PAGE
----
A city shaped by contrasts and similarities
Discovering and experiencing a complex and fascinating city like Stockholm in five days is a very special and unique experience. The idea you have of a city before visiting and the actual being in the city is most of the times, and was for me, a world of difference. In my opinion Stockholm is a city that mostly consists of contrasts and similarities at the same time. These contrasts and similarities can be found on different architectural scales from urban typologies to suburban housing. A big amount of different architectural styles, from National Romanticism to postmodernism, are represented on quite a small surface and give the city a fascinating stratification. This stratification exists thanks to the rich history Stockholm has in the development to the architectural inspiring city it is today. Although the city at first sight sends out a sense of well-established architectural unity a confrontation with the contrasts that characterise the city is inevitable.
Being the capital of Sweden, I expected high density in the city or at least in the periphery like other European capital cities such as Paris or London. Nevertheless the city is not at all characterised by high rise buildings defining the skyline but a balance is created by the general use of medium rise buildings in combination with broad avenues, big squares and green parks. Instead of expecting to live in ground bound houses with gardens and garages like many people do in Belgium, living in apartments which are surrounded by big parks is normal. In my opinion this results in a agreeable city without experiencing almost any kind of overcrowding that todays urbanisation can effect on most capitals.
But not only the structure of the city fascinates me but also the different kind of building block typologies. Most of the time building blocks have a defined character as well on the outside as on the inside. Keeping in mind the typical Flemish urban building blocks with their chaotic core full of fences and random extensions, I was intrigued by the unity. For example square building blocks have a cylindrical 1inner courtyard, something that’s unusual but it creates a high quality space in the building block.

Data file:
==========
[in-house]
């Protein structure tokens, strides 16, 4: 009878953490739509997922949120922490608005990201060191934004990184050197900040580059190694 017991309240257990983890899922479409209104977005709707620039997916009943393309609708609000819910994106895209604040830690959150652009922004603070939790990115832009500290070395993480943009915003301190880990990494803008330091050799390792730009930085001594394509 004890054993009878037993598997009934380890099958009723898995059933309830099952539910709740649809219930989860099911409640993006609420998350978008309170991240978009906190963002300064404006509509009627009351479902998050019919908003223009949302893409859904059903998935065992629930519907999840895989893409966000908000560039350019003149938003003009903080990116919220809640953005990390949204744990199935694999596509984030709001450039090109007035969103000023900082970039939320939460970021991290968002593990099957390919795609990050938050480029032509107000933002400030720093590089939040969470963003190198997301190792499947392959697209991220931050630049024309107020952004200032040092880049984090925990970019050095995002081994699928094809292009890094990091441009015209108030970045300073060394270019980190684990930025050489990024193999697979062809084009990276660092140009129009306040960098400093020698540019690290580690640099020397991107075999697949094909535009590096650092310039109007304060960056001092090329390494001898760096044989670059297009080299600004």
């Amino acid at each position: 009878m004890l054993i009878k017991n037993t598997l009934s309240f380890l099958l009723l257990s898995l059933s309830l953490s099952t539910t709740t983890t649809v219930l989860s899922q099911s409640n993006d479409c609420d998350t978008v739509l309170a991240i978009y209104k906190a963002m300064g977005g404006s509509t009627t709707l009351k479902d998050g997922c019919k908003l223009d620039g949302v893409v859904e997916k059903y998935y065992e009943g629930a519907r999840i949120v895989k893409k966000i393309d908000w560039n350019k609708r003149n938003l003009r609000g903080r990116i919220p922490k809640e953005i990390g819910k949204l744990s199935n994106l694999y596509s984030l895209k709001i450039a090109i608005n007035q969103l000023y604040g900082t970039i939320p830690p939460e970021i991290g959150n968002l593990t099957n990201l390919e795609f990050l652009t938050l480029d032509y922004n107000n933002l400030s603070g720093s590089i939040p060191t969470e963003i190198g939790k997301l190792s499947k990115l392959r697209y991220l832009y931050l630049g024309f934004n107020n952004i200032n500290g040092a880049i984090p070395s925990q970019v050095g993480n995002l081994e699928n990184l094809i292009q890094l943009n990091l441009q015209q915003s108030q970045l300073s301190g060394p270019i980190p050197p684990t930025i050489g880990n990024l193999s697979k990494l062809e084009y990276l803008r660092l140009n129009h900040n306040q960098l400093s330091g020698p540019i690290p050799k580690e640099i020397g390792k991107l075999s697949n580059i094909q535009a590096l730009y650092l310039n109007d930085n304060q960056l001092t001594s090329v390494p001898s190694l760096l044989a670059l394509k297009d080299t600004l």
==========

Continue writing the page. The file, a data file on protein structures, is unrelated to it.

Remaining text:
These urban contrasts and qualities do also occur in the suburbs of Stockholm. A very intriguing and unforgettable example of these contrasts and similarities is the residential area of Ängby. The area blends modernistic functionalism with garden city ideals and it is nowadays one of the most coherent functionalist villa areas in the world. The 500 still well preserved villa’s where constructed in the 30’s. To keep everyone happy Edvin Engström decided to build half of the houses in the traditional style, colourful cottages, and the other half are variations on a strict functionalist theme.
The unity of the traditional Norra Ängby is amazing. The houses are organised on a grid so they have a classic front yard and a big backyard and are most of the times equally dimensioned. This is a huge contrast with the hilly terrain of Södra Ängby filled with white modernistic volumes. By leaving the surrounding nature almost intact and the allowance of sprawl, the impression of a forest is created. The houses are not surrounded by the expected high fences to keep out unwanted looks but the gardens are, almost, fence-less. The small variations in every house in the size of windows, height, balconies, etc. give the idea that every house is build for the family living in it. And especially the location close to the lake makes this place truly fascinating.
Visiting Stockholm taught me a lot about other kinds of architecture but also other ways of thinking about urbanism. The city is very open minded to try out new things and accomplishes projects that we can hardly imagine happening in Belgium. I had the impression that the impact of the way the city is structured has a good influence on the well being of its inhabitants. New urban projects are most of the time applauded for instead of shut down by referenda and so it keeps the city thriving and growing.
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